I receive dozens of calls and emails every week on the subject of whether posting your resume is safe or should send that job boards pitfalls and privacy issues in red flashing lights. Here are a few job search tips to help you choose for a career search. Do NOT post your name, email address, resume, phone number, current and previous employer, and education information for all to view on a job board.With a labor participation rate at the lowest since the mid-1970s, there are millions of “wishers” (the un/under educated, inexperienced, under/over qualified), that make up a large chunk of the resumes on job boards. You simply get lost in the shuffle.
Job Boards Pitfalls - Overexposing your Resume
There are three types of job boards. First is the "major" such as Monster, CareerBuilder, The Ladders, etc. Second are the niche such as oilandgaspeople who claims to have 5,843 Active Recruiters 163,926 candidates or MedRepCareers which focuses on medical services, medical devices, and pharmaceutical sales jobs. Third are the job aggregators such as Indeed.com and SimplyHired.com. If you choose to use the former' let this be a warning : job boards pitfalls and privacy issues means you will likely to receive loads of emails about jobs related to “insurance and financial sales or analysts”, car sales, and “temporary full time jobs” offered by RPOs (recruitment processing outsourcing firms) or IT engineering services companies.
Job Boards Pitfalls of Suspect Privacy Issues
Never show WHO your current employer is; instead use “Fortune 500 Widget Manufacturer” or Mid-Cap Widget Vendor”. Mention type of degree – not the university.NEVER post your resume/CV to a job board. Avoid the job boards pitfalls by NOT posting your resume/CV itself as it is the worst one-size-fits-all presentation tool ever imagined. Instead learn to create a ‘confidential profile”. Do this in MS Word, but post it in PDF. Here is what a careers focused profile should look like:
- Executive Summary - 200 word max overview of your experience and the top 2-3 accomplishments plus your career objective.
- Education, Amount of Travel willing to do (%), and Work Authorization Status
- Work Experience (always start with current and work backwards): type of company, your title, # years, and any promotions or special recognition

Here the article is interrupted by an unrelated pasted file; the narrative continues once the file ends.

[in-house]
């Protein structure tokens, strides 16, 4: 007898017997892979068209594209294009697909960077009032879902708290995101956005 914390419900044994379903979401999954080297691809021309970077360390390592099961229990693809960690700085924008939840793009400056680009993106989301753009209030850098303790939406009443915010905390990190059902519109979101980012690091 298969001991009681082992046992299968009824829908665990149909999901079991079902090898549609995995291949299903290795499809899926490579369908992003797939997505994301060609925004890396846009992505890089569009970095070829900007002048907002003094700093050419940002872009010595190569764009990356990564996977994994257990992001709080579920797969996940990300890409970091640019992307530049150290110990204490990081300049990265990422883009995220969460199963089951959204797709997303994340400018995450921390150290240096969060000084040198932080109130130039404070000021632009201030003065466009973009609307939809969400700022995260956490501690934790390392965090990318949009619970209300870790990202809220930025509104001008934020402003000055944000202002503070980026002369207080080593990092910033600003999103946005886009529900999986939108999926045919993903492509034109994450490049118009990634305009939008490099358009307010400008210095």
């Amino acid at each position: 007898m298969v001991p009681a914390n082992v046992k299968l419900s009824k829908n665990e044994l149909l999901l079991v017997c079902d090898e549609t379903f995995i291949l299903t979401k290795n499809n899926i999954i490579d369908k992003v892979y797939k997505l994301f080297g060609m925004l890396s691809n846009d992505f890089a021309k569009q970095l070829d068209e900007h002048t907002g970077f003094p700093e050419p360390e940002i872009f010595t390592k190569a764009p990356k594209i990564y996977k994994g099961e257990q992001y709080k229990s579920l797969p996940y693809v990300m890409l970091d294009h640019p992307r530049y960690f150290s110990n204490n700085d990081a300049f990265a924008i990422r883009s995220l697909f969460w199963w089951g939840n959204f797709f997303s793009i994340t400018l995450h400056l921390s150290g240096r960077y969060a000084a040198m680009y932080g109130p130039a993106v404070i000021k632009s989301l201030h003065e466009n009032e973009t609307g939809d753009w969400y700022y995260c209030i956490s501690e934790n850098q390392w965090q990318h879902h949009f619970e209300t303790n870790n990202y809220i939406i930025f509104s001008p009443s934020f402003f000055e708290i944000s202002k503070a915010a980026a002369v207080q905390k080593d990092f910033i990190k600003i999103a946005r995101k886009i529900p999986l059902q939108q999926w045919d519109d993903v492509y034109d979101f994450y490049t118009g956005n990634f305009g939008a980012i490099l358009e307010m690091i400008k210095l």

- Product or Service Lifecycle experience and your accomplishments
- Project or Leadership Roles (w/ team size/budget/sales volume/IP developed/problem fixed, etc..
- Your depth of Relationships. You do NOT need names; rather titles, last date connected, if internal or external customer/vendor, and if sales please include quota vs. actual numbers AND the sales cycles.
- Relocation Considerations
- This last one is OPTIONAL. Desired Compensation – what you DESIRE to have in base and bonus and/or commission – NEVER mention what you are making now.
Now on the other side of job boards pitfalls in your careers search, we look at the executive recruiter side. Here's the tricky part - everyone thinks they are an "A Player" - reality check is less than 14% of the entire workforce is that. Next in line are the “B Players”, who compromise 30% to 35% of the workforce BUT in fact produce 8 to 10 times LESS than “A Players”.
For the 55% or more of any workforce they are "C players". They can/will be replaced by automation or better people when production in the role becomes vital to the organization.If you speak with a retained search firm where they do not have a current search ideal for you, make sure you reconnect with them regularly every few months to get updated on potential careers and opportunities.
Choose to Post on Job Boards or Work with a Recruiter?
When choosing whether to use job boards in your career search or respond to an executive recruiter's posting, another good reason for choosing the latter is that if your public resume is public or you have “I am seeking a job" or "I am looking for a career opportunity" in the title of your social profile, a good executive recruiter likely won’t touch you with a 10 foot pole. If you have your resume posted on several job boards, most recruiters will not be interested, but be forewarned, many corporate HR departments utilize RPOs (recruiting process organizations) usually based in some 3rd world country who will search and find your resume sending it to literally hundreds of companies. Talk about overexposure - the read is "what;s wrong about this person?".
If in the end of the job boards pitfalls vs executive recruiters choice, if you choose an executive recruiter, find a good one and then network using social media and offline events to develop a relationship with him/her to enhance careers search.
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